Simple, natural, eco friendly stain remover, and it works. This Meliora soap stick for laundry stain removal is so effective, it's been known to save full loads of laundry.
Simply wet the fabric, rub the soap stick onto the stained area, then wash as usual. So easy, yet so effective.
It’s the coconut. Once saponified into soap, the fatty molecules in coconut attract the fatty molecules in stains, encircling and trapping them with a molecular bond, pulling them down the drain with the wash water. The glycerin helps loosen and pull dirt down too and is the result of saponification, as well.
Full Ingredient List: Vegetable Soap [Sodium Cocoate (from coconut), Glycerin, Organic Cocos Nucifera (Coconut) Oil, Water]
PACKAGING packaged in recyclable paperboard
SHIPS FROM Washington State, Pacific NW, USA
NERD ALERT: MORE INGREDIENT INFORMATION
Coconut Oil is the base vegetable oil used for soaps. Using only coconut oils results in a long-lasting, hard bar that is great for cleaning.
Sodium Cocoate: This is the chemical name of saponified (that is, 'made into soap') coconut oil. It's the chemical that grabs onto both dirt and water to do the cleaning.EWG certified 1, the best level.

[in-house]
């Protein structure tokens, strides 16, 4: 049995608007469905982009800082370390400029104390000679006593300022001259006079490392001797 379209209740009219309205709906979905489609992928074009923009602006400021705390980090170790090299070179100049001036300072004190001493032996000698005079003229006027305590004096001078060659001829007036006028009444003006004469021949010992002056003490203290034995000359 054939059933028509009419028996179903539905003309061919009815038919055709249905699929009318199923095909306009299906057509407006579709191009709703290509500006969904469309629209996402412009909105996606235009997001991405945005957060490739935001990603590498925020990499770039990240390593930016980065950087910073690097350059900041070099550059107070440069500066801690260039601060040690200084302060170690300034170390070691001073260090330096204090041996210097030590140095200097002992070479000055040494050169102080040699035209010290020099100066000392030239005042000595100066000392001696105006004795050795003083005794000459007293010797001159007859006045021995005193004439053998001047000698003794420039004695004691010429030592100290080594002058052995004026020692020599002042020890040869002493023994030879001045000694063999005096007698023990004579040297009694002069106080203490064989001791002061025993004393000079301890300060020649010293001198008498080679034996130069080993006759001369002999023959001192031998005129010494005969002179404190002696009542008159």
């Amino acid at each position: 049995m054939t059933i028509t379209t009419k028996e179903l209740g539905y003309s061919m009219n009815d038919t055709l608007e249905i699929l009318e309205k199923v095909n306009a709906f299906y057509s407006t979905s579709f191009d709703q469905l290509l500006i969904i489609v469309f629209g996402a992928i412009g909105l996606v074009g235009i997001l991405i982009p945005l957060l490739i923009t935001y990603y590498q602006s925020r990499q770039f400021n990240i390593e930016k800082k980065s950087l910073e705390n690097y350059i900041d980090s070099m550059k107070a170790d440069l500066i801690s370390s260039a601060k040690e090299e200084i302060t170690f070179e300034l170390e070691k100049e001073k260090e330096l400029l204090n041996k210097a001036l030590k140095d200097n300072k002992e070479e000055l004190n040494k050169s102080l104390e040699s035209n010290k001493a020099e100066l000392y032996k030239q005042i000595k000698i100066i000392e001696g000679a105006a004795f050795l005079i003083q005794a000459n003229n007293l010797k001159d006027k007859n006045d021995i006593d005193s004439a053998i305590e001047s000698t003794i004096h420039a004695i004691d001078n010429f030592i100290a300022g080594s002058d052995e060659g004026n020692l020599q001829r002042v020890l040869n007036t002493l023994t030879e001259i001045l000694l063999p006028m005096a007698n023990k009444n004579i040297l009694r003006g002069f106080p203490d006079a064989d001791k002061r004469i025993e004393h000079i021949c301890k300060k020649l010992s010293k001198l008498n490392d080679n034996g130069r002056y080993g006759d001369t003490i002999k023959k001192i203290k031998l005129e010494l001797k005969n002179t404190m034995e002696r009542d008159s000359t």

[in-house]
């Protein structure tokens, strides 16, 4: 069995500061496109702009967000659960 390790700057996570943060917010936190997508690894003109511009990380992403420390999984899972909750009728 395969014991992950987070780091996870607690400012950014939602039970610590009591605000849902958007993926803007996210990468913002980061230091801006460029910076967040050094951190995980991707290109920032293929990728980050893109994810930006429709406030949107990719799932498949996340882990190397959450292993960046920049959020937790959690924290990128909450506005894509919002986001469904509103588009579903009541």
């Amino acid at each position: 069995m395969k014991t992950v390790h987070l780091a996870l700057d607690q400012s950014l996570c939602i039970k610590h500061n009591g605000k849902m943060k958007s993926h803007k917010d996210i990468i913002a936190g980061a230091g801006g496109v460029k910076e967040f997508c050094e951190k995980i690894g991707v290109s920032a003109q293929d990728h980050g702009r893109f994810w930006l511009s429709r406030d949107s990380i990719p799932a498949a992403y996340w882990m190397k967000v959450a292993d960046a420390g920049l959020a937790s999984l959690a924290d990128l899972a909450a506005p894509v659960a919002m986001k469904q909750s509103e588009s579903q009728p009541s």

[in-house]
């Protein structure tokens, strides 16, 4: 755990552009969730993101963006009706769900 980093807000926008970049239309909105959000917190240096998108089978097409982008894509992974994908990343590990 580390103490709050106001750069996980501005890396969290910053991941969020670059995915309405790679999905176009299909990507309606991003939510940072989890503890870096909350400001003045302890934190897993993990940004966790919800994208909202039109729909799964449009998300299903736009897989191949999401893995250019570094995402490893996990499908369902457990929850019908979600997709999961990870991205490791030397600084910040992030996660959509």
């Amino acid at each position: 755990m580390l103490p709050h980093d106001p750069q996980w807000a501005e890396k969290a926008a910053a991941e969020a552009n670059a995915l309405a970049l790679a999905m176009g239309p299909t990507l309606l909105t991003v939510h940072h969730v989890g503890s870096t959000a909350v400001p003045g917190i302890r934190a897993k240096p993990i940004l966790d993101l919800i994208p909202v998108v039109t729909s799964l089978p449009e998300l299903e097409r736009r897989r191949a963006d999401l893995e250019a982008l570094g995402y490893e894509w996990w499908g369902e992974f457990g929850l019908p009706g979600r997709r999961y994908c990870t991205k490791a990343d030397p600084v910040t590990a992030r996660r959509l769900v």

Glycerin: This substance is chemically a type of alcohol and is naturally created when the oil is converted into soap. Glycerin is known for skin-softening abilities and is an effective solvent, meaning it can dissolve substances such as stains and dirt.
Organic Cocos Nucifera (Coconut) Oil: There is a small amount of coconut oil left in the soap after conversion to sodium cocoate. This is because we use sodium hydroxide, or lye, in the conversion process and leaving excess oil ensures there is no remaining lye in the finished product. Some soapmakers refer to this as 'superfatting' and more oil remaining results in a softer, more moisturizing bar. Our coconut soap bars have only a small amount of excess oil, so they are not the luxurious body bar type and more of a 'get the job done' type.
Water: Water is used in the soapmaking process as a substance that dissolves lye and then is a medium so the lye can reach all of the oil to react. After being used in this process, the water is allowed to evaporate from the soap over a period of several weeks, and the resulting dried bar has very little water. There is only about 5% water remaining in the finished bars, thus making them more shelf-stable than a liquid soap that would require a preservative due to the high (about 60%) water concentration.